[vc_row][vc_column width=”1/1″][vc_column_text]On March 16, 2011, the new Homestead Act (M.G.L. c. 188) became effective, and it brought some welcome changes to the prior homestead law. A summary of the highlights of the new law are as follows:
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- Automatic Homestead – Massachusetts homeowners will receive an automatic homestead exemption which will protect up to $125,000 of equity in a principal residence without the necessity of filing any declaration.
- Declared Homestead – All Massachusetts residents remain eligible to protect up to $500,000 of equity in a principal residence by filing a declaration of homestead at the appropriate registry of deeds.
- Signatures – If a married couple intends to file a declaration of homestead, each spouse will be required to sign the declaration.
- Refinances – A new mortgage will not terminate a homestead (even if its language indicates otherwise), which means borrowers will not have to re-file their homesteads after a refinance./li>
- Trusts – Beneficiaries of trusts will be entitled to homestead protection if they intend to occupy the home held in trust as their principal residence. However, only trustees may execute a declaration of homestead which protects trust beneficiaries.
- A Second Homestead – A later filed declaration of homestead on the same residence will not terminate an earlier filed homestead. Rather, the later filed homestead will relate back to the earlier filed homestead.
- Subsequent Marriage – If you file a declaration of homestead and subsequently get married, the estate of homestead will automatically be deemed to benefit your new spouse.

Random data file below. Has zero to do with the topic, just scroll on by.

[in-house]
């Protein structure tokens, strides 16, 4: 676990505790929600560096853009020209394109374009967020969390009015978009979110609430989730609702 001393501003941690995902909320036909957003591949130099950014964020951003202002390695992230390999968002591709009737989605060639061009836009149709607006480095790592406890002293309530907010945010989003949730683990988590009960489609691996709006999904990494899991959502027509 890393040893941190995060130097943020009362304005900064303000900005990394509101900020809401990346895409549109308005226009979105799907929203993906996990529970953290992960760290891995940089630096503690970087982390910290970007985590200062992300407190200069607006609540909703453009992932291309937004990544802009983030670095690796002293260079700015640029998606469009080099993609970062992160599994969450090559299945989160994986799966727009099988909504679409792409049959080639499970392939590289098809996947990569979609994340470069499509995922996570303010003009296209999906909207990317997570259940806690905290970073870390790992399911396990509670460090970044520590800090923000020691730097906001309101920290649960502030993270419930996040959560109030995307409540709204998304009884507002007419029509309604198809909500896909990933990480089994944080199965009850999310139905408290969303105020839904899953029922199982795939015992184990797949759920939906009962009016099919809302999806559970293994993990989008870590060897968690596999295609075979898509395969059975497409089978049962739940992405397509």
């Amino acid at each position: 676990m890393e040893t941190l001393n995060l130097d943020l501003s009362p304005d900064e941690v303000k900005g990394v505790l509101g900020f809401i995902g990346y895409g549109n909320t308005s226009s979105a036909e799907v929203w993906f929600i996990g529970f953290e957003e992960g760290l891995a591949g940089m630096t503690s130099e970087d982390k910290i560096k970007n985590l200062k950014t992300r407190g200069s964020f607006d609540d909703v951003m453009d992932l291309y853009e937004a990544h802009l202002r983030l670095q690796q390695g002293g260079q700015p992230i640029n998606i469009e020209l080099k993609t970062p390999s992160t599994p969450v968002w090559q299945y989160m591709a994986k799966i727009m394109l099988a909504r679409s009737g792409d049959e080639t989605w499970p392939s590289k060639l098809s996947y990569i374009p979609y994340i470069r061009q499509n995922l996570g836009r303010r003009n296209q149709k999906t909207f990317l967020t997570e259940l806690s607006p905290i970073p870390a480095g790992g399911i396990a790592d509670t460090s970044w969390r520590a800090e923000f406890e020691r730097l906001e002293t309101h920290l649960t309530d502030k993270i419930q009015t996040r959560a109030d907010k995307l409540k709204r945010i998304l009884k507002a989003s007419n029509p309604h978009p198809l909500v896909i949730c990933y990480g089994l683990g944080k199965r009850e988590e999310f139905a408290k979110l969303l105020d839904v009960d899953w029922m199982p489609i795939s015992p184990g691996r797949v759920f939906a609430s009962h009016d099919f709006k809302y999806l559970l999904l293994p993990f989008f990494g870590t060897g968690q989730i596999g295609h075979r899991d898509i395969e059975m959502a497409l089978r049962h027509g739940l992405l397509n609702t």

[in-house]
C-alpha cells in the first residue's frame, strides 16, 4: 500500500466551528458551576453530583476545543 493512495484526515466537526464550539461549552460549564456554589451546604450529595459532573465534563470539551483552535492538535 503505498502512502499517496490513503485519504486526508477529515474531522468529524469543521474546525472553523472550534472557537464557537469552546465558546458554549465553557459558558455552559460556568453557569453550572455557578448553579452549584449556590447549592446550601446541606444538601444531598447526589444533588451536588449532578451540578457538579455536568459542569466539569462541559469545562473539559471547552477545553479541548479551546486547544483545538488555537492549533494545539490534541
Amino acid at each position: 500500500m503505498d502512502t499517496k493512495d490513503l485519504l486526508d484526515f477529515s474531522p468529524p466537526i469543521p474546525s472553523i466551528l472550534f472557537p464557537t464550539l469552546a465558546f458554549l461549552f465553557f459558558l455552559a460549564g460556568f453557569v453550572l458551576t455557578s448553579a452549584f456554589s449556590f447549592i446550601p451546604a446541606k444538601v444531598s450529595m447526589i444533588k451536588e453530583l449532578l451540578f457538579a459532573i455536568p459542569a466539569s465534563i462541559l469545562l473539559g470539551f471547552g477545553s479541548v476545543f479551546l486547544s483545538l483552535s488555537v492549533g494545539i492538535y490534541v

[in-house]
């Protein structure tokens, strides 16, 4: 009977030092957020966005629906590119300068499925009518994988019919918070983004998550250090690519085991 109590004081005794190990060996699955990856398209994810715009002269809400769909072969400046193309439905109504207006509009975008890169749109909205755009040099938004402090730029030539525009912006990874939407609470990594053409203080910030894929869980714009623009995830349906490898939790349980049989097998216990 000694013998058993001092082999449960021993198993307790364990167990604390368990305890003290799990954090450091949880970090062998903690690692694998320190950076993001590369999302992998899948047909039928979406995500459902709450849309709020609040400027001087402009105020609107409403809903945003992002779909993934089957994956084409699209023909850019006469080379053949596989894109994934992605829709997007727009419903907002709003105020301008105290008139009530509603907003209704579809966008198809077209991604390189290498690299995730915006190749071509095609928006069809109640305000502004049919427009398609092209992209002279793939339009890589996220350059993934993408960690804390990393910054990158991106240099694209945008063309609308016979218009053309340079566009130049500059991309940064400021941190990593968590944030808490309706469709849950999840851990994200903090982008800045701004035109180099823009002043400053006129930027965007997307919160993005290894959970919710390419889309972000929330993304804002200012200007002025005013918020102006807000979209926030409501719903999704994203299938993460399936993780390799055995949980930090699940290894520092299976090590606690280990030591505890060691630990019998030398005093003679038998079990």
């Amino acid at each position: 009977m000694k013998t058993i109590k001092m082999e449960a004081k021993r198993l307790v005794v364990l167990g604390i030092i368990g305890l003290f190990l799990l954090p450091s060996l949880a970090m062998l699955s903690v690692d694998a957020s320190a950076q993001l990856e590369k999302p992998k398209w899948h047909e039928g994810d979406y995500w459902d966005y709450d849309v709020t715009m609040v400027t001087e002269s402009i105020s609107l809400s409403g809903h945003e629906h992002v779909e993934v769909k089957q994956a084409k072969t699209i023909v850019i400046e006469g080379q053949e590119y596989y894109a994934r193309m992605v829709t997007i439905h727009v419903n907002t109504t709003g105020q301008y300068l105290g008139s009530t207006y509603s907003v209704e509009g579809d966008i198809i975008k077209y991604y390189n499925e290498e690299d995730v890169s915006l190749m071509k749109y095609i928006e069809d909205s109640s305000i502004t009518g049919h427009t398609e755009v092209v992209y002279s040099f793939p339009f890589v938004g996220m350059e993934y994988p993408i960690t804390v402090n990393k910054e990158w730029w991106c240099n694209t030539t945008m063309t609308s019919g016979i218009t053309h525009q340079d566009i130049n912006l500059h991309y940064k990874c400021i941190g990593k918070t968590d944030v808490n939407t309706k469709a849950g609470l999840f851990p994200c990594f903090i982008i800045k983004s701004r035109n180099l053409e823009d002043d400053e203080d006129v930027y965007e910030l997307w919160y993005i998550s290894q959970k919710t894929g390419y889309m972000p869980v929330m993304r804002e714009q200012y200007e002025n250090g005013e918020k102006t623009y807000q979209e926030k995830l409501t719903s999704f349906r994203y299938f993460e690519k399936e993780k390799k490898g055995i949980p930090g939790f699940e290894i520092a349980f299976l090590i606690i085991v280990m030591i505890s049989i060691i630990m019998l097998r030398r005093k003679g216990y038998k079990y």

- Transfers – Deeds between spouses, former spouses, co-owners, trustees and beneficiaries, and/or life tenants and remaindermen will not terminate an estate of homestead unless a party explicitly releases the homestead in the instrument.
- Stacking – If at least one owner of a principal residence is over 62 or disabled, that owner’s homestead exemption amount may be added to the homestead exemption amount allotted to the other owner(s) such that their joint protection is greater than $500,000.00. This is a benefit which is not afforded to the owners of a home who are all under 62 and not disabled.
- Home Sale Proceeds – Proceeds from the sale of a home subject to an estate of homestead will be entitled to the continued homestead protection for up to one year, and insurance proceeds from home casualty will be entitled to the homestead protection for up to two years.
- IF YOU HAD AN EXISTING ESTATE OF HOMESTEAD IN EFFECT ON MARCH 16, 2011, YOU DO NOT HAVE TO RE-FILE YOUR HOMESTEAD. IT WILL AUTOMATICALLY BE GOVERNED BY THE NEW HOMESTEAD ACT NOTWITHSTANDING ANY FAILURE OF THE OLD HOMESTEAD TO COMPLY WITH THE NEW REQUIREMENTS.
[/unordered_list][vc_column_text]We stand ready to work with you, your other advisors and those whom you advise to consider the impact of these circumstances and to assist you in taking advantage of the opportunities available under these and other changes in the law. If we can be of assistance, please contact your GR&C attorney.[/vc_column_text][/vc_column][/vc_row]